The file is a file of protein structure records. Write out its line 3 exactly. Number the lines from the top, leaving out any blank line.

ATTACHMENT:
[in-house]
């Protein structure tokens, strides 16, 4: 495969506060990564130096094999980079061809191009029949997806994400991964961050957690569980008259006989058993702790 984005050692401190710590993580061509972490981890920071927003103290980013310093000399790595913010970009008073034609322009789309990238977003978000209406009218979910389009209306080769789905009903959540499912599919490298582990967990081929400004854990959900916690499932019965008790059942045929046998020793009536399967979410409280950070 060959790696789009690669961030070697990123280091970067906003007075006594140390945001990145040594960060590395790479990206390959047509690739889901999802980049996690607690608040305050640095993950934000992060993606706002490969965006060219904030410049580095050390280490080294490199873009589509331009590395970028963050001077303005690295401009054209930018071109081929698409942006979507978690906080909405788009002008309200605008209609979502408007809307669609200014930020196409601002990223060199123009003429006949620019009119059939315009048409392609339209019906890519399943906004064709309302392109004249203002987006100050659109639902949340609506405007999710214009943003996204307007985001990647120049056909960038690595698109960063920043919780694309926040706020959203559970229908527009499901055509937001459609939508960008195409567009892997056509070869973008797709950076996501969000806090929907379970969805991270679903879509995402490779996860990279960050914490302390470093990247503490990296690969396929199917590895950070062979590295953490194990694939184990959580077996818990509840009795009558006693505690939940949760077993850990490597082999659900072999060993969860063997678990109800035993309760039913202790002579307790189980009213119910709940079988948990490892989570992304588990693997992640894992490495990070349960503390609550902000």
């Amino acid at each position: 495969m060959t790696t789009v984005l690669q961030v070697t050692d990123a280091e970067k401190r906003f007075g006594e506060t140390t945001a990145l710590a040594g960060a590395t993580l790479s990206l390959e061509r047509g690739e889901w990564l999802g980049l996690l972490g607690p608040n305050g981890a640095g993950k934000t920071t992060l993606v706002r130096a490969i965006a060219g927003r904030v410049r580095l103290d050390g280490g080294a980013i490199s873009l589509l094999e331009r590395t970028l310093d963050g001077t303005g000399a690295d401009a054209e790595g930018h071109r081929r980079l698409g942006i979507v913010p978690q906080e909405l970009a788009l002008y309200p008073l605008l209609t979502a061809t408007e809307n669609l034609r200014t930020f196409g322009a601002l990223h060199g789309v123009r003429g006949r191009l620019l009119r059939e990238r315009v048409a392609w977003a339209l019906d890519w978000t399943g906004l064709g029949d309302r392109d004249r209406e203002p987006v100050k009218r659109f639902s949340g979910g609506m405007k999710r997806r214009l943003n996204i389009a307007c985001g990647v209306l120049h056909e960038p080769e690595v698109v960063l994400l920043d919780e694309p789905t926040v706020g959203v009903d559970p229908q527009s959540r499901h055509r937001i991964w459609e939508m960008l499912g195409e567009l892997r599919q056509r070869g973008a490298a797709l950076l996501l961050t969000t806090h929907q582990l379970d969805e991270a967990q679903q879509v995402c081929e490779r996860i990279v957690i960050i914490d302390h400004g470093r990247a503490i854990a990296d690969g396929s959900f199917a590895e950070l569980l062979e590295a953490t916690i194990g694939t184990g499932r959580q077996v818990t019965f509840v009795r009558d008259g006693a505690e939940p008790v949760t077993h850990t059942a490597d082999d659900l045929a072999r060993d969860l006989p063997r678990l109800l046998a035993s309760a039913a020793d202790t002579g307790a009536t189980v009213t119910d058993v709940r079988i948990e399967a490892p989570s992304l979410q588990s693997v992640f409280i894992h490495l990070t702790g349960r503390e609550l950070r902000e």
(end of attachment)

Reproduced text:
């Amino acid at each position: 495969m060959t790696t789009v984005l690669q961030v070697t050692d990123a280091e970067k401190r906003f007075g006594e506060t140390t945001a990145l710590a040594g960060a590395t993580l790479s990206l390959e061509r047509g690739e889901w990564l999802g980049l996690l972490g607690p608040n305050g981890a640095g993950k934000t920071t992060l993606v706002r130096a490969i965006a060219g927003r904030v410049r580095l103290d050390g280490g080294a980013i490199s873009l589509l094999e331009r590395t970028l310093d963050g001077t303005g000399a690295d401009a054209e790595g930018h071109r081929r980079l698409g942006i979507v913010p978690q906080e909405l970009a788009l002008y309200p008073l605008l209609t979502a061809t408007e809307n669609l034609r200014t930020f196409g322009a601002l990223h060199g789309v123009r003429g006949r191009l620019l009119r059939e990238r315009v048409a392609w977003a339209l019906d890519w978000t399943g906004l064709g029949d309302r392109d004249r209406e203002p987006v100050k009218r659109f639902s949340g979910g609506m405007k999710r997806r214009l943003n996204i389009a307007c985001g990647v209306l120049h056909e960038p080769e690595v698109v960063l994400l920043d919780e694309p789905t926040v706020g959203v009903d559970p229908q527009s959540r499901h055509r937001i991964w459609e939508m960008l499912g195409e567009l892997r599919q056509r070869g973008a490298a797709l950076l996501l961050t969000t806090h929907q582990l379970d969805e991270a967990q679903q879509v995402c081929e490779r996860i990279v957690i960050i914490d302390h400004g470093r990247a503490i854990a990296d690969g396929s959900f199917a590895e950070l569980l062979e590295a953490t916690i194990g694939t184990g499932r959580q077996v818990t019965f509840v009795r009558d008259g006693a505690e939940p008790v949760t077993h850990t059942a490597d082999d659900l045929a072999r060993d969860l006989p063997r678990l109800l046998a035993s309760a039913a020793d202790t002579g307790a009536t189980v009213t119910d058993v709940r079988i948990e399967a490892p989570s992304l979410q588990s693997v992640f409280i894992h490495l990070t702790g349960r503390e609550l950070r902000e």